The current US population is very different from the US2000 Standard Population. The effect of applying US2000 is to reduce, by about 30%, the overall contribution from cases in people aged 50 to 70 years. This is the age range of the majority of the cases in the ONS data which show the rising GBM incidence trend. Using US2000 gives added weight to the “healthy worker” age range (30 to 44), where relatively few GBM cases occur. It is important that the age standardisation profile is a reasonable fit to the current population age profile. We note that SEER updated the US Standard Population every ten years from 1940 to 2000 but have not done so since 2000 [6].

We offer, for discussion, Figure 2, where we have back-adjusted the US age-group data from US2000 to the actual US population data for 2008 and 2012 [8], along with English ONS data for two five-year periods from our article. The readjusted US data now show an increase in GBM similar to our findings. US data of unadjusted, age-specific GBM incidence rates for all 5-year age groups for every year from 2005 and 2015 are required to check our approximate correction.

We would like to add to the discussion of potential risk factors in our article.

There is a growing body of evidence that exposure to air pollution, notably arising from the carcinogenic components of vehicle exhausts, such as PAHs, 1,3-butadiene, and diesel particulate matter generally, may be associated with increased risk of brain tumours in both children and adults. Studies in children, young adults, and canines indicate that inhaled ultrafine air pollution particles, ~100 nm, pass through the lung to reach and both damage and cross the blood-brain barrier (Calderón-Garcidueñas et al. (2008) [9], (2003) [10]).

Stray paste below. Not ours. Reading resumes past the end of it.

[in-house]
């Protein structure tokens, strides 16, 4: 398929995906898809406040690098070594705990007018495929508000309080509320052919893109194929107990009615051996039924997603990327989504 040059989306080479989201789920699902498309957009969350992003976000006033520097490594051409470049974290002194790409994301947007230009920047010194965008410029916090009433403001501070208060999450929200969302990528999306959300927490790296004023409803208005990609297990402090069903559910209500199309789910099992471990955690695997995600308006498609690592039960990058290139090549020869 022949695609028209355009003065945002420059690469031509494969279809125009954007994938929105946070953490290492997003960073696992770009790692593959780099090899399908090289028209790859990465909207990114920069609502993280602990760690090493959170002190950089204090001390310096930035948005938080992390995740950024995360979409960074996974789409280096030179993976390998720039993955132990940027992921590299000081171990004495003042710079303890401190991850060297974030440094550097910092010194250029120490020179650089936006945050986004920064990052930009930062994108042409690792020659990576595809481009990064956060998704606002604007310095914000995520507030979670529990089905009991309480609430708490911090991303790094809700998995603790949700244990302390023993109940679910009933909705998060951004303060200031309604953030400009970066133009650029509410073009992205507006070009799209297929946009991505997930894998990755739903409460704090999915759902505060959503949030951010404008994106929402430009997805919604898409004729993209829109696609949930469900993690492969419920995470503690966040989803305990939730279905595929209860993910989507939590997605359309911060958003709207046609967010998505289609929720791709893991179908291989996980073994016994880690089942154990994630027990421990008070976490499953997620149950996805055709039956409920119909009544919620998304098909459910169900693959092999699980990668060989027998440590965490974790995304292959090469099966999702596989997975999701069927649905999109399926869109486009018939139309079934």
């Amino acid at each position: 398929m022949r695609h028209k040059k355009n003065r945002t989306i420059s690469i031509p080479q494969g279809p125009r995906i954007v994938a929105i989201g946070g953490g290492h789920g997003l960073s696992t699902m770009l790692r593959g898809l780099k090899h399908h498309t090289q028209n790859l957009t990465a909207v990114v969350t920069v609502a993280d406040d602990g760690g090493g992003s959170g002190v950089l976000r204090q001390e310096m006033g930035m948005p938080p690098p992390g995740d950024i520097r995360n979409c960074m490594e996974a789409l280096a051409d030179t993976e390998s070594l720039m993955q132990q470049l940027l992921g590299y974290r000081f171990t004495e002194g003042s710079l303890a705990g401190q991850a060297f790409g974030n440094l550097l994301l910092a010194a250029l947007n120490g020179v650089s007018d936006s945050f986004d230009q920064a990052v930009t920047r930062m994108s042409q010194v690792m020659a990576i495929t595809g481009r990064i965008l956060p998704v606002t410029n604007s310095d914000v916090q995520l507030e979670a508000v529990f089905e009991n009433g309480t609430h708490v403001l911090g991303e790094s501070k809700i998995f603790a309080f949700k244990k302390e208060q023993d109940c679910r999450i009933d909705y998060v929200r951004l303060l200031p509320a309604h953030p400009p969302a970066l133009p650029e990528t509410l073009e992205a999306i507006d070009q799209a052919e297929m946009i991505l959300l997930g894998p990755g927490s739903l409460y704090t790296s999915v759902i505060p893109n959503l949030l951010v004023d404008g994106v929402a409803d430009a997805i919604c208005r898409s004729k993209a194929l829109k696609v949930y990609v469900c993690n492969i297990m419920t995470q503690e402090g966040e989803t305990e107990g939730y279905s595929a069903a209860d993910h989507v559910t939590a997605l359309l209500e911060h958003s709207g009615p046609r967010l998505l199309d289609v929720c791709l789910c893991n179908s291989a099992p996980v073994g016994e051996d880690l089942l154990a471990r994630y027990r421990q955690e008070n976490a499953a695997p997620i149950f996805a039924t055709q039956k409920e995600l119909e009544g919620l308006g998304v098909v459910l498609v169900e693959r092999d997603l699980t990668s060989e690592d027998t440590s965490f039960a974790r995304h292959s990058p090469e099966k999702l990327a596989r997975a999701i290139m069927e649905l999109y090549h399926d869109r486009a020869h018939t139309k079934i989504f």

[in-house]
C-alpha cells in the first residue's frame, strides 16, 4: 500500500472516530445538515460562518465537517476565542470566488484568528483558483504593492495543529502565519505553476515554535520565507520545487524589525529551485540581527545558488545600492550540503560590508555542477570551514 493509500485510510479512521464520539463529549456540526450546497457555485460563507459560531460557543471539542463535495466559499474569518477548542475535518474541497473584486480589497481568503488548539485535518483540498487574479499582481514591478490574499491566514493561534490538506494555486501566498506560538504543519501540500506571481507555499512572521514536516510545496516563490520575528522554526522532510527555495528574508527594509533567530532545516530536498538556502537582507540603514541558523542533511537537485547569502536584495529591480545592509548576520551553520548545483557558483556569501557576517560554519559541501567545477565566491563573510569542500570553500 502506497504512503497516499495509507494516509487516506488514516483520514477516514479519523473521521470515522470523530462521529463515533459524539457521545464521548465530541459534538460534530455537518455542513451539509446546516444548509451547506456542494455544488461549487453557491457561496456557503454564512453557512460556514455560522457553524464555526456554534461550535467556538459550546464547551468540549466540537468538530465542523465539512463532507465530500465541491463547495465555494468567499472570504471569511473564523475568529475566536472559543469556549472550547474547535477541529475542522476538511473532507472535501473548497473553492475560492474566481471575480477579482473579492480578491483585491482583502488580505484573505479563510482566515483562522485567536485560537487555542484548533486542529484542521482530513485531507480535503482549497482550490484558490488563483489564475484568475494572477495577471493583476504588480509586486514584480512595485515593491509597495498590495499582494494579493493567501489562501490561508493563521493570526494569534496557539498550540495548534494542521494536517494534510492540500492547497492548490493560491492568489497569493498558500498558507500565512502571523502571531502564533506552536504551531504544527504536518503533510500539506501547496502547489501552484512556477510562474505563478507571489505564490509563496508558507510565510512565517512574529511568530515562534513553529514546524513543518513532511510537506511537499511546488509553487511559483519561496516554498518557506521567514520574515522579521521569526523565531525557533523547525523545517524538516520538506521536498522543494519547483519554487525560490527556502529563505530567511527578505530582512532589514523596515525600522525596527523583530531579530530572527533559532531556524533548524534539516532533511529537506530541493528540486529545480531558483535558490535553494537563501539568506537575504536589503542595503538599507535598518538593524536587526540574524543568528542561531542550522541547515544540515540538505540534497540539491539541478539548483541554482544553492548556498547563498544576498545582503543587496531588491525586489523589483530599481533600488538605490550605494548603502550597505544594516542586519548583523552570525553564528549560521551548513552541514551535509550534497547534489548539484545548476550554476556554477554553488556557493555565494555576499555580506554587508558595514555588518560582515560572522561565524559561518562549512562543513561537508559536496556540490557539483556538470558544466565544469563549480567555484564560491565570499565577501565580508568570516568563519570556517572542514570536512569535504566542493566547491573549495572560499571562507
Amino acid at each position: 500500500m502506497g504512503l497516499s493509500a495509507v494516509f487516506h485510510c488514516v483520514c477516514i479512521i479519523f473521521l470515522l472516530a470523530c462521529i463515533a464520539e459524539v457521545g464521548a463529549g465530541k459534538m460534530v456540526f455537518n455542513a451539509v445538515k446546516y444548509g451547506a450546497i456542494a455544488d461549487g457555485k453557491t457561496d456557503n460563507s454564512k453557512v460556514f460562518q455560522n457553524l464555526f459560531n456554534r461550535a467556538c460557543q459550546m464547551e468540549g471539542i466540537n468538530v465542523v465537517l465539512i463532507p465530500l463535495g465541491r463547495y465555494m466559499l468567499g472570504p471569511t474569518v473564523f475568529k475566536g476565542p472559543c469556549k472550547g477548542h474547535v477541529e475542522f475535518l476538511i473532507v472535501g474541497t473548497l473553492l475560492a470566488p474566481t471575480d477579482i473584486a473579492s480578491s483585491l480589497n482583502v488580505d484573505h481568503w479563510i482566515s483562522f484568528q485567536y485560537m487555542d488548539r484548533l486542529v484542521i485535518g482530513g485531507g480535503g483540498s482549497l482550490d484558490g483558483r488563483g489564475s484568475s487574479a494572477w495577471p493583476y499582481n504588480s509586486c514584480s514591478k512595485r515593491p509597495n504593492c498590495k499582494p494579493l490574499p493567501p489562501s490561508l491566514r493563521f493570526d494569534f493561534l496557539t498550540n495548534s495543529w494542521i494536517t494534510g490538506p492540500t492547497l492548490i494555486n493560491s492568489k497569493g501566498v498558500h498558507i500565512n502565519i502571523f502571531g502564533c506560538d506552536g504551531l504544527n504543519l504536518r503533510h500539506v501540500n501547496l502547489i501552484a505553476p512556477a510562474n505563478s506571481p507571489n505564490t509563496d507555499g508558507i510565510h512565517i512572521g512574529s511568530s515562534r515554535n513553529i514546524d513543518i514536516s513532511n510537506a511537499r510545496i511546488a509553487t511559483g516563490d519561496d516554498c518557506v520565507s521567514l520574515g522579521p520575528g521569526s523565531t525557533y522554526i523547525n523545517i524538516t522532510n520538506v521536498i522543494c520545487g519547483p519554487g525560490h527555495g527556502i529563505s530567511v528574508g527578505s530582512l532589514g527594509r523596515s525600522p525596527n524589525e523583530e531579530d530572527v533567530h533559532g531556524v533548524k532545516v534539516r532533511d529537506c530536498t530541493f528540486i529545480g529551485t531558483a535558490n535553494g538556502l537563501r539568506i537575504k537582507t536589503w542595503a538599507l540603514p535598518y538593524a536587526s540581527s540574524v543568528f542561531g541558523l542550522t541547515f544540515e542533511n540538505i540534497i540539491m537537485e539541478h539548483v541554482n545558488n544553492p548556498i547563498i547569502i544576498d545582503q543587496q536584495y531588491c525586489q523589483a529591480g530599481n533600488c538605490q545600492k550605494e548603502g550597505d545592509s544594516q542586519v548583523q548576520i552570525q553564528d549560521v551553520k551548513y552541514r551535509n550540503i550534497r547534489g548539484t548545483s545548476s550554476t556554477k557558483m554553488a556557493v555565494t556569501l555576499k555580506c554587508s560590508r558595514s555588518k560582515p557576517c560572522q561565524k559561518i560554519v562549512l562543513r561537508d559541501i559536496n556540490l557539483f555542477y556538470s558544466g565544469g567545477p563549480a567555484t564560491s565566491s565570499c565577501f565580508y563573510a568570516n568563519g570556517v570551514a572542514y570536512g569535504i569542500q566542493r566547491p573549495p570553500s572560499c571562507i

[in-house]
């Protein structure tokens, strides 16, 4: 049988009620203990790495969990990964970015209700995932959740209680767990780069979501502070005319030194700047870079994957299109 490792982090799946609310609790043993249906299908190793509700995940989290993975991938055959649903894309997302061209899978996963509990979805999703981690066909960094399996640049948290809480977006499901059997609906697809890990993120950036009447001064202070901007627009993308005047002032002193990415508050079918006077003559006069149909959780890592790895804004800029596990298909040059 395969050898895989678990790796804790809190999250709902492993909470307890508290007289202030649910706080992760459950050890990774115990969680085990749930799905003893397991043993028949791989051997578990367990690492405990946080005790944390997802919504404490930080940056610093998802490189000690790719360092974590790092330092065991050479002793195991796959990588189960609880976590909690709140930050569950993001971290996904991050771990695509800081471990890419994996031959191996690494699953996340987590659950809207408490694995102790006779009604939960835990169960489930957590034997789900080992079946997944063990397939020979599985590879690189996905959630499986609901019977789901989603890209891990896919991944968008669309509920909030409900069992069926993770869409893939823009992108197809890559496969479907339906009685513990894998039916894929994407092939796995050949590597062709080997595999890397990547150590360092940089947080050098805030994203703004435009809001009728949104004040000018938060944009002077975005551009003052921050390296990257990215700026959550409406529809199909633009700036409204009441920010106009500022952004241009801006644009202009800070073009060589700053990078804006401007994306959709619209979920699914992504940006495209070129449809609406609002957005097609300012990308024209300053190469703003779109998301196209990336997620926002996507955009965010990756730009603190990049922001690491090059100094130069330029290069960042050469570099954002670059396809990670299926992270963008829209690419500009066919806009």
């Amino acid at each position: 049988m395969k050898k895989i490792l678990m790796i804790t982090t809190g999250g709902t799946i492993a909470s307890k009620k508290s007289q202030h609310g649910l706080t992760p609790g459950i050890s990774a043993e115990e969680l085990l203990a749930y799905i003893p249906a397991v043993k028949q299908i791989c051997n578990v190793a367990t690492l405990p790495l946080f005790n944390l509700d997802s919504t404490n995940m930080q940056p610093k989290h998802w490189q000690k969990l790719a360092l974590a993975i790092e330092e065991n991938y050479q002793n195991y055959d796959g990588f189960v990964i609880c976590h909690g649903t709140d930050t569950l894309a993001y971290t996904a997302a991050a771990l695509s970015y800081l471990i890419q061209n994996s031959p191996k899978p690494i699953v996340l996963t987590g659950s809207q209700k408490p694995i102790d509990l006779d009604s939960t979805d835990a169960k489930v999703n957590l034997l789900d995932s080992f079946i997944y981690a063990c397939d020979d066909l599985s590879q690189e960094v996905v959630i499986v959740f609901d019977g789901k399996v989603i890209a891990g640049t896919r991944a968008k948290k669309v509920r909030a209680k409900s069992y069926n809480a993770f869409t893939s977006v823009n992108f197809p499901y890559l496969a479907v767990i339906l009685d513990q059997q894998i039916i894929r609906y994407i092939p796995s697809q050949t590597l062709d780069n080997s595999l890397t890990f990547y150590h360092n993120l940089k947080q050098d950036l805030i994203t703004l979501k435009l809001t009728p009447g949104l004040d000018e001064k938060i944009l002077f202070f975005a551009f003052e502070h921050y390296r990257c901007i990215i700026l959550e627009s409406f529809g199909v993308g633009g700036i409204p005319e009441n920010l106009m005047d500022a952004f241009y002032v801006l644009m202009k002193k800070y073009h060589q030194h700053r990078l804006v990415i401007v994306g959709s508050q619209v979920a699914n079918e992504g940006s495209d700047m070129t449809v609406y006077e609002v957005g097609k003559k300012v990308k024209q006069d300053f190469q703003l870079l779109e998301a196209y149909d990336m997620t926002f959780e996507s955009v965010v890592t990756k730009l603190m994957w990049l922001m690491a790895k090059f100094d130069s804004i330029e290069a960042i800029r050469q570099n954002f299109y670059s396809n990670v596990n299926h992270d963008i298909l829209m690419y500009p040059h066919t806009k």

Braüner et al. (2013) [11] reported an association between calculated domestic radon exposure and brain tumour incidence in a Danish cohort, with doubling of risk with each 100 Bq. increment in average residential radon levels. Indoor radon levels have increased in recent decades with the progressive introduction of double-glazed windows and general house sealing, resulting in lower rates of air changes with outside air.

Ostrom et al. [12] considered mobile phone use and judged that the current evidence “was inconclusive” but recommended continued monitoring of this issue. De Vocht (2016) [13] concluded that “A causal factor, of which mobile phone use (and possibly other wireless equipment) is in agreement with the hypothesized temporal association, is related to an increased risk of developing malignant neoplasms in the temporal lobe.” He later published an important correction to the article, showing a large rise in GBM tumour incidence with time [14]. The article reports that the GBM rise was not associated with his mobile phone use impact modelling, but we note that the model was only for primary initiation and not promotion of lower-grade tumours.

Our article does not focus on any particular risk factor to explain the rising incidence of aggressive GBM tumours, which are usually quickly fatal. We recommend that our detailed analyses be repeated for cancer registry data in other countries. If our results are confirmed, then high priority should be given to identifying the factors involved in the rise.

Conflicts of Interest

See the authors’ article for the statement [1].